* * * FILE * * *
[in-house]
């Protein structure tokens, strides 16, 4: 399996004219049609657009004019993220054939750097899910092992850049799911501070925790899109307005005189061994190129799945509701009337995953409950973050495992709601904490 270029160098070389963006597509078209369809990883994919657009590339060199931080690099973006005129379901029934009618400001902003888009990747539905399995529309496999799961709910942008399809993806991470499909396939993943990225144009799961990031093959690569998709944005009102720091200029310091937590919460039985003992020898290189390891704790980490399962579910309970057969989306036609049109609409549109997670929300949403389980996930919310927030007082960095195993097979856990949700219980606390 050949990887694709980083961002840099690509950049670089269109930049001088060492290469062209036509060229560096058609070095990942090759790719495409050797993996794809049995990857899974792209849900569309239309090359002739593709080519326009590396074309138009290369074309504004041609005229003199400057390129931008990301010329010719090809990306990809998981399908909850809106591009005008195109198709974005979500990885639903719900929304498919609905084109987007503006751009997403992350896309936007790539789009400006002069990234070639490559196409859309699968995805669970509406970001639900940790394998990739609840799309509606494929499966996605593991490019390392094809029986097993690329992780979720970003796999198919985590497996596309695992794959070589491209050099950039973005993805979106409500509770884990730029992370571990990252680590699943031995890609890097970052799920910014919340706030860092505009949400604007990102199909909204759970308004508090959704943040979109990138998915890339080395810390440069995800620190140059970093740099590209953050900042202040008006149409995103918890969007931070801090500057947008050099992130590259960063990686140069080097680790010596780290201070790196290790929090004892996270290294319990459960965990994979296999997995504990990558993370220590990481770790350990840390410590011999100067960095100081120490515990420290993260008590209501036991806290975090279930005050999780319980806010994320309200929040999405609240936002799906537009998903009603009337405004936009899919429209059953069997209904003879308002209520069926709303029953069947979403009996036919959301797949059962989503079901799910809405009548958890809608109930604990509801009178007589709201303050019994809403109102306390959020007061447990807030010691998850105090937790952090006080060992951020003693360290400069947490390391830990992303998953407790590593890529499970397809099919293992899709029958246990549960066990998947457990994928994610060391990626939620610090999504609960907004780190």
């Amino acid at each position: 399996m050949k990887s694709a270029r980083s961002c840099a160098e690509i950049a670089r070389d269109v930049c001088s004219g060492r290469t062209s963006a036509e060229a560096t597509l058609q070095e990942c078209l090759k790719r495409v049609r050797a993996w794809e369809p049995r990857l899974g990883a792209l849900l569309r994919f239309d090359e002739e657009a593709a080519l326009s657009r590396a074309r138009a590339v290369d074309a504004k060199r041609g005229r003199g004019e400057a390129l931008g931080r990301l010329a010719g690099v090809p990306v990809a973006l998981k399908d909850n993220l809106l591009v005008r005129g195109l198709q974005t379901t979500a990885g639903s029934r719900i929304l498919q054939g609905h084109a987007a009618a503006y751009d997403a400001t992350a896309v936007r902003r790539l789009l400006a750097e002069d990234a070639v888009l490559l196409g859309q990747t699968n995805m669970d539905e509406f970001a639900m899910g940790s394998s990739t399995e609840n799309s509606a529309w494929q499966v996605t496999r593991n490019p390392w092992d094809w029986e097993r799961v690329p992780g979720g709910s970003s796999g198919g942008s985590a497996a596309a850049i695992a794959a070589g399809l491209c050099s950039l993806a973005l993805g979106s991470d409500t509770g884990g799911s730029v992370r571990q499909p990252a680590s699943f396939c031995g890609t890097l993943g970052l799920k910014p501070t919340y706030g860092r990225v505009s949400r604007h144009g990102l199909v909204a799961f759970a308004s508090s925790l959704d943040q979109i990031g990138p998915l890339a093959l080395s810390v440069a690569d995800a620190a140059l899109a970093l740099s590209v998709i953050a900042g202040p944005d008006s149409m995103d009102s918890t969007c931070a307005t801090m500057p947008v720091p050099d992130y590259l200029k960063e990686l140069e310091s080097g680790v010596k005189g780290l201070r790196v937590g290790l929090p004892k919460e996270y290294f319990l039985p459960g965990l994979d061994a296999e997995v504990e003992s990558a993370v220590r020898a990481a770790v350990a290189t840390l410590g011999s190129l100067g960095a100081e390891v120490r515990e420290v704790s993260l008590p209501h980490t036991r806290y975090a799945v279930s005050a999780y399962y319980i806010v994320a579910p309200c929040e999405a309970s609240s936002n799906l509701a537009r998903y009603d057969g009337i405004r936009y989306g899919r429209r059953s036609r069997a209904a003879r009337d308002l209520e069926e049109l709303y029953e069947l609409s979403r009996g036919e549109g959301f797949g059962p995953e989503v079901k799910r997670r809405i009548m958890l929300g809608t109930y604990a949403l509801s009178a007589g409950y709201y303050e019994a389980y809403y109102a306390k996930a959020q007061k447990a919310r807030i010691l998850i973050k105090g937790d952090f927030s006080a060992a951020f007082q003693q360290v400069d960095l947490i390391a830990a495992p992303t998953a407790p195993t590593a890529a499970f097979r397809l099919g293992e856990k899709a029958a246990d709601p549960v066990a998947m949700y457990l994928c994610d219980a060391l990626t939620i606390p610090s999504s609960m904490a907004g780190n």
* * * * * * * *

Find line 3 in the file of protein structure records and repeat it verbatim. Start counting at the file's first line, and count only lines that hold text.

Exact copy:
């Amino acid at each position: 399996m050949k990887s694709a270029r980083s961002c840099a160098e690509i950049a670089r070389d269109v930049c001088s004219g060492r290469t062209s963006a036509e060229a560096t597509l058609q070095e990942c078209l090759k790719r495409v049609r050797a993996w794809e369809p049995r990857l899974g990883a792209l849900l569309r994919f239309d090359e002739e657009a593709a080519l326009s657009r590396a074309r138009a590339v290369d074309a504004k060199r041609g005229r003199g004019e400057a390129l931008g931080r990301l010329a010719g690099v090809p990306v990809a973006l998981k399908d909850n993220l809106l591009v005008r005129g195109l198709q974005t379901t979500a990885g639903s029934r719900i929304l498919q054939g609905h084109a987007a009618a503006y751009d997403a400001t992350a896309v936007r902003r790539l789009l400006a750097e002069d990234a070639v888009l490559l196409g859309q990747t699968n995805m669970d539905e509406f970001a639900m899910g940790s394998s990739t399995e609840n799309s509606a529309w494929q499966v996605t496999r593991n490019p390392w092992d094809w029986e097993r799961v690329p992780g979720g709910s970003s796999g198919g942008s985590a497996a596309a850049i695992a794959a070589g399809l491209c050099s950039l993806a973005l993805g979106s991470d409500t509770g884990g799911s730029v992370r571990q499909p990252a680590s699943f396939c031995g890609t890097l993943g970052l799920k910014p501070t919340y706030g860092r990225v505009s949400r604007h144009g990102l199909v909204a799961f759970a308004s508090s925790l959704d943040q979109i990031g990138p998915l890339a093959l080395s810390v440069a690569d995800a620190a140059l899109a970093l740099s590209v998709i953050a900042g202040p944005d008006s149409m995103d009102s918890t969007c931070a307005t801090m500057p947008v720091p050099d992130y590259l200029k960063e990686l140069e310091s080097g680790v010596k005189g780290l201070r790196v937590g290790l929090p004892k919460e996270y290294f319990l039985p459960g965990l994979d061994a296999e997995v504990e003992s990558a993370v220590r020898a990481a770790v350990a290189t840390l410590g011999s190129l100067g960095a100081e390891v120490r515990e420290v704790s993260l008590p209501h980490t036991r806290y975090a799945v279930s005050a999780y399962y319980i806010v994320a579910p309200c929040e999405a309970s609240s936002n799906l509701a537009r998903y009603d057969g009337i405004r936009y989306g899919r429209r059953s036609r069997a209904a003879r009337d308002l209520e069926e049109l709303y029953e069947l609409s979403r009996g036919e549109g959301f797949g059962p995953e989503v079901k799910r997670r809405i009548m958890l929300g809608t109930y604990a949403l509801s009178a007589g409950y709201y303050e019994a389980y809403y109102a306390k996930a959020q007061k447990a919310r807030i010691l998850i973050k105090g937790d952090f927030s006080a060992a951020f007082q003693q360290v400069d960095l947490i390391a830990a495992p992303t998953a407790p195993t590593a890529a499970f097979r397809l099919g293992e856990k899709a029958a246990d709601p549960v066990a998947m949700y457990l994928c994610d219980a060391l990626t939620i606390p610090s999504s609960m904490a907004g780190n």